Game theory shows that in a single game, self-interested actors defect from cooperation when it offers them an extra profit. This risk is considerably reduced if the same actors play many games. In this case, players may mutually sanction defection, which then becomes less attractive. This is exactly the case in a steady power-sharing arrangement, as it allows actors to develop mutual trust. An additional advantage for cooperation is found if politics involves different cleavages for which the opposed camps, for instance the left or the young, are not the same. This leads to different coalitions from issue to issue, cementing an important aspect of the ongoing process of power-sharing: Political actors opposed today on a particular issue may find themselves as coalition partners tomorrow on a different issue. Mutual respect and amicable relations even with the opponent (of today) are the result.

- Swiss Democracy by Wolf Linder

I do not understand the sentence I emphasized. It mentions "opposed camps" then say "for example the left or the young". Think I don't understand is: Is the left and the young are opposed camps to each other? If so why does the author says "or" instead of "and"?

If not, is "left" (or the young) an opposed camp all alone? It is opposed to what?

2 Answers 2


In this paragraph the left and the young are two divisions of society that may overlap - they are neither identical nor distinct. That means (from a game theory perspective) that you can't think of them as opposed. Cooperation and opposition between members of those groups can shift when different issues are considered.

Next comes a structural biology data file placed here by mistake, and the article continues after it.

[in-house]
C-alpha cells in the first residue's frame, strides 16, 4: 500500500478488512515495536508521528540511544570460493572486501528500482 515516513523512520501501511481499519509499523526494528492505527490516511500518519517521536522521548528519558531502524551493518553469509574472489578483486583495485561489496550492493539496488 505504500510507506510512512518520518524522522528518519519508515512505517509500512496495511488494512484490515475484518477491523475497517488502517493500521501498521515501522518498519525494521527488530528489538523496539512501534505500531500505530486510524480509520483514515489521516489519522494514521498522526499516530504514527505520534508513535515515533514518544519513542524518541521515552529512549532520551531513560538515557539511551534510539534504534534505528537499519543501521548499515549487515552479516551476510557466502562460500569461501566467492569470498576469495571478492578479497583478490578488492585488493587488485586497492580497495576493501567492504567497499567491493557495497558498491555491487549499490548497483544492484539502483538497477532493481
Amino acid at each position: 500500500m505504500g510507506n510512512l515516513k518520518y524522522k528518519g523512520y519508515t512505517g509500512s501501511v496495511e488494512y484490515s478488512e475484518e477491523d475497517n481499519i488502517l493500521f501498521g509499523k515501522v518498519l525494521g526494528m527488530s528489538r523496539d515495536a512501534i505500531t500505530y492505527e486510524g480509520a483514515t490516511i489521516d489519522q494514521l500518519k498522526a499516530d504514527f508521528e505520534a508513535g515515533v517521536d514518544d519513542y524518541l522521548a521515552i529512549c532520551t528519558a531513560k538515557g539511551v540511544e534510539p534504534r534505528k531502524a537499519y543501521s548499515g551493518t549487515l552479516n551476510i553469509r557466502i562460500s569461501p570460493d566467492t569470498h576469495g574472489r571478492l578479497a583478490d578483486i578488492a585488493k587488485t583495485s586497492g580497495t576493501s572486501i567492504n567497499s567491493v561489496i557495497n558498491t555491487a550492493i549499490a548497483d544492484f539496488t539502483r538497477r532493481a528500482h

The opposite of young would be old, of left would be right (though of course in reality these are not sharp boundaries).

Grammatically speaking, the "or" is specifying a particular example of categories that overlap. Using "and" instead would probably be OK, but "or" is a little better since "and" might be construed as one single category of left youths.


In my opinion this is simply a very poorly written sentence. I agree that the meaning is probably as interpreted by Ethan Bolker. However, as Ethan says "the left and the young are two divisions of society that may overlap ... you can't think of them as opposed". And yet Linder seems to describe them as being opposed.

Maybe the excuse is that Wolf Linder's first language is not English (I believe the book was originally in German) and Linder himself or the translator has made a bad job of the translation. Failing that, the author was not thinking clearly when he wrote it. My advice? Put it down to incompetence and move on!

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